I talked before about how, given a large demographic sample, you can make acurate behavioral predictions that are impossible to make about an individual in that group. I started a blog for a reason that, I imagine, is relatively atypical (though given 31 MILLION blogs a year, if only one in a thousand blogs are started as a project for school, I've got a lot of company anyway). After I'd been doing it for a month or two, I discovered a bunch of my friends were also blogging, and I sort of joined their club, and modified the things I blogged about, and so on. In other words, from the perspective of my little brain, the reasons I write a blog are rather nuanced and complex and seemingly unique. From the perspective of, e.g., the dude who compiles Harper's Index™, the fact that I write a blog is neither remarkable nor particularly surprising.

All this is by way of making an "it's a map, not the territory," argument. I can predict, for instance, that if you're reading this right now that you either, a) own an iPod, or b) are married to me. Well, I'm right, aren't I? And yet it's a strangely unimpressive inference. It's factually true, yet says almost nothing about the incredibly complex process that went into you deciding to (circle one) buy an iPod/marry me (if you're reading this blog and you neither own an iPod nor are married to me, well, who the heck are you? Leave me a comment or something). The model of the universe in which you are merely the sum of your decisions and actions, in which you are an actor in some mass market or abstracted closed system, is a useful model for making generalized predictions about the behavior of you and others who are in some way, "like" you. And it's a model that says nothing about how you, blog reader and iPod owner/spouse, got where you are, where you're going, or what's going on in your little brain right now.

Harper's Index™ is a registered trademark. Oh yes it is.

Thursday, October 13, 2005

Slow Foods

Mark, of bachelor party fame, now reads this blog from time to time, so in the theme of writing letters to people via blogging, this missive is about something he brought up the other night. He and Adrienne just returned from their honeymoon in Italy last Friday. That is to say that she returned last Friday. Mark lost his passport and had to wander the streets of Milan, and then Copenhagen, for two days while waiting for a replacement passport (nobody who knows Mark is remotely surprised by this story. Such things are part of Mark's Essential Nature. Mark has fully accepted this part of his essence; when it pops up, he nods to it by saying, "Don't worry, baby. You're on the Cooper Train." Being on the Cooper Train means that something is about to go very, very not-as-planned).

They had us over on Tuesday for a post-wedding fiesta, during which we did absolutely nothing for four hours but cook and then sit around and eat. It was a four course meal wherein each courses had multiple sub-courses, and between each course were small breaks wherein we stopped to prepare the next thing we were going to eat, and also did some digesting. During the course (ha!) of all this, Mark brought up the Slow Food Movement, whose stated goal is to preserve food and the culture that goes with eating from, well, modern life.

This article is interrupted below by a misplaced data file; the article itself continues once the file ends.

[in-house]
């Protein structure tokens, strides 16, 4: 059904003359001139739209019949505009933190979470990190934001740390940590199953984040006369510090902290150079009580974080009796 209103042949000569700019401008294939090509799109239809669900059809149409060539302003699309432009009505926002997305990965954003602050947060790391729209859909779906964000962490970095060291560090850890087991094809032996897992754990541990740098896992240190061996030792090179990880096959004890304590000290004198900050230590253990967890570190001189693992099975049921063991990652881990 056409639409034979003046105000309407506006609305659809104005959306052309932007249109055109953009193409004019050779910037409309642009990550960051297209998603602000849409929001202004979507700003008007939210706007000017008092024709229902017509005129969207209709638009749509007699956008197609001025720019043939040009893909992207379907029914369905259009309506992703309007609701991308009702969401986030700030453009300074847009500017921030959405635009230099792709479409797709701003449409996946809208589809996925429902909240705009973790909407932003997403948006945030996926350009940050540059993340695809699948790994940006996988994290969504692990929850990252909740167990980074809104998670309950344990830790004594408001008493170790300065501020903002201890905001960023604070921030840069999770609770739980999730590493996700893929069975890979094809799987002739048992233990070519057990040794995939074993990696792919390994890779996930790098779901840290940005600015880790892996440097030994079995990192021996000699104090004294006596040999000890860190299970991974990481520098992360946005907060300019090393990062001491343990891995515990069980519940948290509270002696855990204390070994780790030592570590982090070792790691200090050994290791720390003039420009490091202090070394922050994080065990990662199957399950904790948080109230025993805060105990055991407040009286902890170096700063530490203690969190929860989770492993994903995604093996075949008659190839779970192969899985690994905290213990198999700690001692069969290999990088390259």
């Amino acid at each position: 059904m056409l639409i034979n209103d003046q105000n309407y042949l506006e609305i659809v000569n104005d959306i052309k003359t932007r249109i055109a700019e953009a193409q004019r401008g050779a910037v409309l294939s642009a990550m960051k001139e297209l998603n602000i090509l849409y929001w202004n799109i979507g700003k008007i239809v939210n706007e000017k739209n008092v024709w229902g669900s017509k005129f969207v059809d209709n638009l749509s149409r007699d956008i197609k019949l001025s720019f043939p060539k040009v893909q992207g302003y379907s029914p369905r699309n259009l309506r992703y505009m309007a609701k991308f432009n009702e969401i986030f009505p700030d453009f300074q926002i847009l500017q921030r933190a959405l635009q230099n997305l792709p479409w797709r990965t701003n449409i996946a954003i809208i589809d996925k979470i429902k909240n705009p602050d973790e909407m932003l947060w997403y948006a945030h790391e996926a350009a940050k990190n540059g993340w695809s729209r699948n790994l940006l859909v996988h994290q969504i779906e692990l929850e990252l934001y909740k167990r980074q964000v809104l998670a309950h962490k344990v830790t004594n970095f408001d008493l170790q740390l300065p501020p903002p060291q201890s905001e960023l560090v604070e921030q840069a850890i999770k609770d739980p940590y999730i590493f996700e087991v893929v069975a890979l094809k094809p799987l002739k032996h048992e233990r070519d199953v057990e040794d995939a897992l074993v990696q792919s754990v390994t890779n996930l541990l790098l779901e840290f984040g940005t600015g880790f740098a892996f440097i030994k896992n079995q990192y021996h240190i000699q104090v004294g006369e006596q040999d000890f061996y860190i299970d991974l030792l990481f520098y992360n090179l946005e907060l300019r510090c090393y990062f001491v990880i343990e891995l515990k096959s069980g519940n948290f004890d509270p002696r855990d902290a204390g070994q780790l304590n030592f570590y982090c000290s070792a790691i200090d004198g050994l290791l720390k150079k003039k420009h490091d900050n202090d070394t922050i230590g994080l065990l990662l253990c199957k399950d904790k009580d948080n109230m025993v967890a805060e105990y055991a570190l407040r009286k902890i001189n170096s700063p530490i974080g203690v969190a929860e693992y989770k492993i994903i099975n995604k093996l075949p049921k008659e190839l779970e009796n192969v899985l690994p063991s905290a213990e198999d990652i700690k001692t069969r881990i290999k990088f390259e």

I try to avoid, on principal, diatribes about how modern life is bad, because it really, really isn't. Modern life is pretty freaking awesome--not for everyone, obviously, and it should not be inferred that I'm advocating complacency because things are okay for you in particular. I just think there aren't many major truths that can be divined from statements that start "'X' ain't as good as it used to be" (or, frankly, the contrapuntal, "The advent of 'Y', will surely foment a revolution that creates a new utopia for all Mankind!" That really hasn't been true of much since the printing press, and even then, it's not like it ended war or world hunger). (As to the invention of the internet, see: printing press, the). And, I don't think that the rather unhealthy relationship we (very broadly speaking) have with food these days, about which I'm going to talk briefly in the next paragraph without making any definitive argument on the subject, doesn't have as much to do with "modern life," whatever one takes that to mean, as we probably generally think it does.

Jesus H. Ted, I use a lot of words.

It's no particular secret we're obese as a population, and it's no particular secret that there seems to be a fair causal relationship between that and the fact that we eat processed foods in large quantities and in short amounts of time. I think another problem, as I've mentioned before, is how far removed we've become from the process of actually acquiring and preparing our food. The only next logical step is to remove us from the actual eating of it, and I offer this, a breakfast item they sell in the cafeteria at my work, as evidence that this particular inconvenience is being worked out as well. Again, I'm not arguing for the return of The Golden Age of Sustinance Farming here, I'm arguing that removing ourselves from the actual process of gathering, preparing, and eating your food is actually tangibly harming our health. I'm not saying you gotta go out and hunt the stuff (though bully for you if you do), but I do think you have to pay attention. And jeez, might as well enjoy it too, while you're at it.